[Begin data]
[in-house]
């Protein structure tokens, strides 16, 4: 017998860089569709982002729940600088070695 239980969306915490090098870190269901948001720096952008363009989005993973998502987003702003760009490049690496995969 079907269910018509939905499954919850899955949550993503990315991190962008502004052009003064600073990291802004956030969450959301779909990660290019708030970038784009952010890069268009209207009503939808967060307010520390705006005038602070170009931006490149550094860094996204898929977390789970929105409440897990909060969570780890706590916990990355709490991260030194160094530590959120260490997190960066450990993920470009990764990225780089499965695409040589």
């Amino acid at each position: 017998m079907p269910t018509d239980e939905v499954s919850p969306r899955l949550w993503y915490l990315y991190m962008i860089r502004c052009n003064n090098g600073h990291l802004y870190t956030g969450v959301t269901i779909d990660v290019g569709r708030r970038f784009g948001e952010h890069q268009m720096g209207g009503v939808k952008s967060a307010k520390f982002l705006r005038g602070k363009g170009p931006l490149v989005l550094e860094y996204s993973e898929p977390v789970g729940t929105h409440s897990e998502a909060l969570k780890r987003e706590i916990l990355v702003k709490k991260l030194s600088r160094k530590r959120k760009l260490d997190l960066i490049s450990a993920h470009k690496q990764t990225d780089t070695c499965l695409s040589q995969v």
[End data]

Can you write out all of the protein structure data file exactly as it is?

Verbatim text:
[in-house]
């Protein structure tokens, strides 16, 4: 017998860089569709982002729940600088070695 239980969306915490090098870190269901948001720096952008363009989005993973998502987003702003760009490049690496995969 079907269910018509939905499954919850899955949550993503990315991190962008502004052009003064600073990291802004956030969450959301779909990660290019708030970038784009952010890069268009209207009503939808967060307010520390705006005038602070170009931006490149550094860094996204898929977390789970929105409440897990909060969570780890706590916990990355709490991260030194160094530590959120260490997190960066450990993920470009990764990225780089499965695409040589």
């Amino acid at each position: 017998m079907p269910t018509d239980e939905v499954s919850p969306r899955l949550w993503y915490l990315y991190m962008i860089r502004c052009n003064n090098g600073h990291l802004y870190t956030g969450v959301t269901i779909d990660v290019g569709r708030r970038f784009g948001e952010h890069q268009m720096g209207g009503v939808k952008s967060a307010k520390f982002l705006r005038g602070k363009g170009p931006l490149v989005l550094e860094y996204s993973e898929p977390v789970g729940t929105h409440s897990e998502a909060l969570k780890r987003e706590i916990l990355v702003k709490k991260l030194s600088r160094k530590r959120k760009l260490d997190l960066i490049s450990a993920h470009k690496q990764t990225d780089t070695c499965l695409s040589q995969v």